What’s your favorite part of the job?
Whenever I do get a chance to get back on the box and comp a shot, I feel a bit of that same timelessness that initially drew me into the film world. But in more of a managerial sense, working on a large project with many moving parts, many artists of all types, and bringing it all together from bid stage to final tech — achieving that strategic and tactical victory is very satisfying.
If you didn’t have this job, what would you be doing instead?
Mentoring and helping develop artists echoes teaching in many ways. I think I would have enjoyed and been quite successful in education. Hats off to the teachers!
Can you name some recent work?
I was deeply involved in Apple TV+’s Lisey’s Story as compositing supervisor. I was so pleased with the way the series turned out in terms of storytelling and content. And yes, because it’s Stephen King, we created SOME horror in the Long Boy character. The arc of Lisey and Scott’s lives are so elegantly, horrifically played out over the course of the series. The layered metaphors of mental illness, the self-referential callbacks to King’s own prior works and experiences — all of it plays out in such a tremendously satisfying way that it’s one of my recent favorites. I feel fortunate to have had some contribution.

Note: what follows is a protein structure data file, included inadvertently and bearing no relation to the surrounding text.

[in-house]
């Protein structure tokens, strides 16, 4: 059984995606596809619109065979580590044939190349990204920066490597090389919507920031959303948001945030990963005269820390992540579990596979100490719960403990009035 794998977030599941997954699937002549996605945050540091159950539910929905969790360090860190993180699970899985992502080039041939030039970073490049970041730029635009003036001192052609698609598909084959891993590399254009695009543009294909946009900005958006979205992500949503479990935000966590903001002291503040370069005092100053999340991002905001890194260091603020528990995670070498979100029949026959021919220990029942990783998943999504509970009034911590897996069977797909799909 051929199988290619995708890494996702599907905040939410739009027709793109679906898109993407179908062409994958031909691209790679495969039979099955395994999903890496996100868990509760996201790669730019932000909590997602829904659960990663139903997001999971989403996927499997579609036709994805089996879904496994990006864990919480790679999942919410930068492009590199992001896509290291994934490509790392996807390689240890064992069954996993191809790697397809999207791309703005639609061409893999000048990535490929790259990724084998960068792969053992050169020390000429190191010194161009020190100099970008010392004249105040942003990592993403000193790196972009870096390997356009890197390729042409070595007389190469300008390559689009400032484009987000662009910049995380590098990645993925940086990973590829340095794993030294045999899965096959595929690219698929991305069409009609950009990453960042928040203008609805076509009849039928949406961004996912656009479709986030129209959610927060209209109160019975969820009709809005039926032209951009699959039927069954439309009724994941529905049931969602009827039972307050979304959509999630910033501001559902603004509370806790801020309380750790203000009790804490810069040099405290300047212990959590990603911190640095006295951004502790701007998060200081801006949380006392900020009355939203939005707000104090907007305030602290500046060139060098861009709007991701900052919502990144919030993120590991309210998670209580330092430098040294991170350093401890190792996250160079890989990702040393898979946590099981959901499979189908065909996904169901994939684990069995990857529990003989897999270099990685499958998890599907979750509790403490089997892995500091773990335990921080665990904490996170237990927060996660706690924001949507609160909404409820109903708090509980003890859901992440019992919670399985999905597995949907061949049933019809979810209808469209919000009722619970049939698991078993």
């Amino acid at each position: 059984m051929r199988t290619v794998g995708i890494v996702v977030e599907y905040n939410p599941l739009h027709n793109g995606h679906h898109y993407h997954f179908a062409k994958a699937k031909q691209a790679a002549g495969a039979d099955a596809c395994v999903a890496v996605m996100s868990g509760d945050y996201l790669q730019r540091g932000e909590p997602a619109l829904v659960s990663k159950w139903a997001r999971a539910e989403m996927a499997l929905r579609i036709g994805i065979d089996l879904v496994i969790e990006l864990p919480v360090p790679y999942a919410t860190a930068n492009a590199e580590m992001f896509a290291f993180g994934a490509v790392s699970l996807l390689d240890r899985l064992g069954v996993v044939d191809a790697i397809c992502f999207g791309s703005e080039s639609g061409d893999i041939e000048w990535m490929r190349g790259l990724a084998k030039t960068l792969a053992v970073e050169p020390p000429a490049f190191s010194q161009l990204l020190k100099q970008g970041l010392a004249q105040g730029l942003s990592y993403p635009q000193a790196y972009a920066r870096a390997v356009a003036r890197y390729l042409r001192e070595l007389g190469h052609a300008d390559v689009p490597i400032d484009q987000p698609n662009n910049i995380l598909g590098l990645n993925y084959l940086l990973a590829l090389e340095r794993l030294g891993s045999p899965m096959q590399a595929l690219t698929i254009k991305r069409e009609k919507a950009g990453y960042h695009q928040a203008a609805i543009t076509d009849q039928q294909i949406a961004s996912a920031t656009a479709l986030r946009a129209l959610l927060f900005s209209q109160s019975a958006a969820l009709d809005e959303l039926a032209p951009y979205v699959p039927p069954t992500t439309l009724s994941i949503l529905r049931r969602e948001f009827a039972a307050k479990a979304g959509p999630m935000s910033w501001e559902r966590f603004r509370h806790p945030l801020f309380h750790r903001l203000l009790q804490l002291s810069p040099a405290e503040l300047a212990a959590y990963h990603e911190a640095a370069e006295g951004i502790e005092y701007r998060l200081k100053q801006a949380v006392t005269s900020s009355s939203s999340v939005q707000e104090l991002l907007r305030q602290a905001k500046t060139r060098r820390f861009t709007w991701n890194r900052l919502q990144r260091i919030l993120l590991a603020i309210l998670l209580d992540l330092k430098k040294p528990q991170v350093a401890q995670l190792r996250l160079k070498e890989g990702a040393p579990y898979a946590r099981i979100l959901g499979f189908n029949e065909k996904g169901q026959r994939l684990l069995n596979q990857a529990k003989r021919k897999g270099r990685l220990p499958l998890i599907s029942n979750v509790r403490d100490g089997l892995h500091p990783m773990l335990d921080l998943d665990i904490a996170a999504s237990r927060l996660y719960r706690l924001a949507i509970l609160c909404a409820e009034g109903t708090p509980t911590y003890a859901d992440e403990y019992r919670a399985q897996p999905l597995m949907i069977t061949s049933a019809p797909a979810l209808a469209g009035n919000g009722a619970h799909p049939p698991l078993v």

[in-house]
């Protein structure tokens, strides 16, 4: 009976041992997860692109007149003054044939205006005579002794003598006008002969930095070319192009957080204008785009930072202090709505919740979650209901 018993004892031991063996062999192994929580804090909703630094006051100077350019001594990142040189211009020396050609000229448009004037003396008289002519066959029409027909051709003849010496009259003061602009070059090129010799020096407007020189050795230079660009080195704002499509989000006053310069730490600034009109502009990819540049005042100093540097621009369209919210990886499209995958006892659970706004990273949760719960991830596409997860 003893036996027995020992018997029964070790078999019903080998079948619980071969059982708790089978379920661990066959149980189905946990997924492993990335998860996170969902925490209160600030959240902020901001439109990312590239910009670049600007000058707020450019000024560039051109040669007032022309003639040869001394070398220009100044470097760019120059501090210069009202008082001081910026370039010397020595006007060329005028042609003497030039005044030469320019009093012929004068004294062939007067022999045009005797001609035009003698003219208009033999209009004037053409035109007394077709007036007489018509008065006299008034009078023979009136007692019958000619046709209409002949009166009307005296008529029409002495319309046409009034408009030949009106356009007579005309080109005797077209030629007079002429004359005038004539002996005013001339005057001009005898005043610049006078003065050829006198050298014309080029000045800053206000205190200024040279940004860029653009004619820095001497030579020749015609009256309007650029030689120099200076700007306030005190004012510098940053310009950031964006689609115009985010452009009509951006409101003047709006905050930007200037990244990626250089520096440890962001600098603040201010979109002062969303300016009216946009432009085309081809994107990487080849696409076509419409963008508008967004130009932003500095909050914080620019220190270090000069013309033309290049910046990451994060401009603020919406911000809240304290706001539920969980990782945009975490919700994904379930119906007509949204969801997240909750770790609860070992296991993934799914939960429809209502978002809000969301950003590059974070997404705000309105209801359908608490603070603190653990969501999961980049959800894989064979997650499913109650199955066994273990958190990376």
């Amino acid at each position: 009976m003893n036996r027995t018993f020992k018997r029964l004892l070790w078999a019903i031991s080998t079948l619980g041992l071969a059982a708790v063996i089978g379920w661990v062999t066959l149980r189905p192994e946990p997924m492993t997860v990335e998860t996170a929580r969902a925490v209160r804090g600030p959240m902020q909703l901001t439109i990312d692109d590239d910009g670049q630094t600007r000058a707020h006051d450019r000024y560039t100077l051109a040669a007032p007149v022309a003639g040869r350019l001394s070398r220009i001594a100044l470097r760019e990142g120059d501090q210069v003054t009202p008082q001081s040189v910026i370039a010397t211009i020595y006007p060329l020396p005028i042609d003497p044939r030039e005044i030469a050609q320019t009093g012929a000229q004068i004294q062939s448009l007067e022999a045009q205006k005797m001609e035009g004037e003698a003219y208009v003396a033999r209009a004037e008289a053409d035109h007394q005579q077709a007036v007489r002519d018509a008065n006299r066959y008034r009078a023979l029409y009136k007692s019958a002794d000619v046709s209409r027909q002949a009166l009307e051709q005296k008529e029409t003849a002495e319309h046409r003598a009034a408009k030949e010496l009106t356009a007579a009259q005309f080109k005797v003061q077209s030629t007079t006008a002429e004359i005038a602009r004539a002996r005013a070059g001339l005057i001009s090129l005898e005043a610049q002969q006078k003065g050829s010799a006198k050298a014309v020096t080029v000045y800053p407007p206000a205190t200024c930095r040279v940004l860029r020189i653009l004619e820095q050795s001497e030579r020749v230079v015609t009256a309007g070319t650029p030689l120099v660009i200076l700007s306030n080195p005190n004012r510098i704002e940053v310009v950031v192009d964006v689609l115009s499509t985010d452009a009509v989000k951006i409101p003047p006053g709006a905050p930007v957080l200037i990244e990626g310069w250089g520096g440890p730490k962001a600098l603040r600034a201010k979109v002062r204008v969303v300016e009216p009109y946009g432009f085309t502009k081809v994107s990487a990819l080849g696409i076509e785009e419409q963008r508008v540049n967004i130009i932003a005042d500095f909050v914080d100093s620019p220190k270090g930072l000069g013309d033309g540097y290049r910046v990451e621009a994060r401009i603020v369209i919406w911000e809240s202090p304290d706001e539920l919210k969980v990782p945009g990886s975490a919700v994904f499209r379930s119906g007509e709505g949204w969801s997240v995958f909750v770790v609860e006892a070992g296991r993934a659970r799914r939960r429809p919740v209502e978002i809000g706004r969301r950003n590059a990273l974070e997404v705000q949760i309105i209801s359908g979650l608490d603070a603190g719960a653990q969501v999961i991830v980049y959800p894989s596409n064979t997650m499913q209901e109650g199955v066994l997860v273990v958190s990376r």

What tools do you use day to day?
I am pretty deeply embedded in ShotGrid, and Screening Room has really been a lifesaver during remote work. In the office, I could walk to a workstation, give in-person notes about shots or a sequence, and then use the Screening Room annotations as a reminder or a follow-up. Now I’m using the annotation tool in far more depth than before, creating quick paint-overs and mini-contact sheets, uploading references from the network for side-by-side comparisons and illustrating key areas of VFX shots that need work with real-world examples.
Where do you find inspiration now?
Reading sparks my imagination continually. No surprise, VFX lends itself to science fiction and fantasy stories, so I recently finished out “The Expanse” novel series after bingeing the six-season run of The Expanse television adaptation.
And with Dune back on the silver screen, I opened a box of memorabilia and pulled out my dog-eared, beaten-up old paperback copy of the book recently and read through it all over again. I’m not certain my internal art director would have made the same choices for either of those adaptations, but that’s the beauty of interpretive creativity, isn’t it?
What do you do to de-stress from it all?
Gardening in the summer, though I am still a novice, and pests can add frustration instead of removing it. And reading, as noted previously, can turn off the anxiety for long enough to recharge and get back in the game.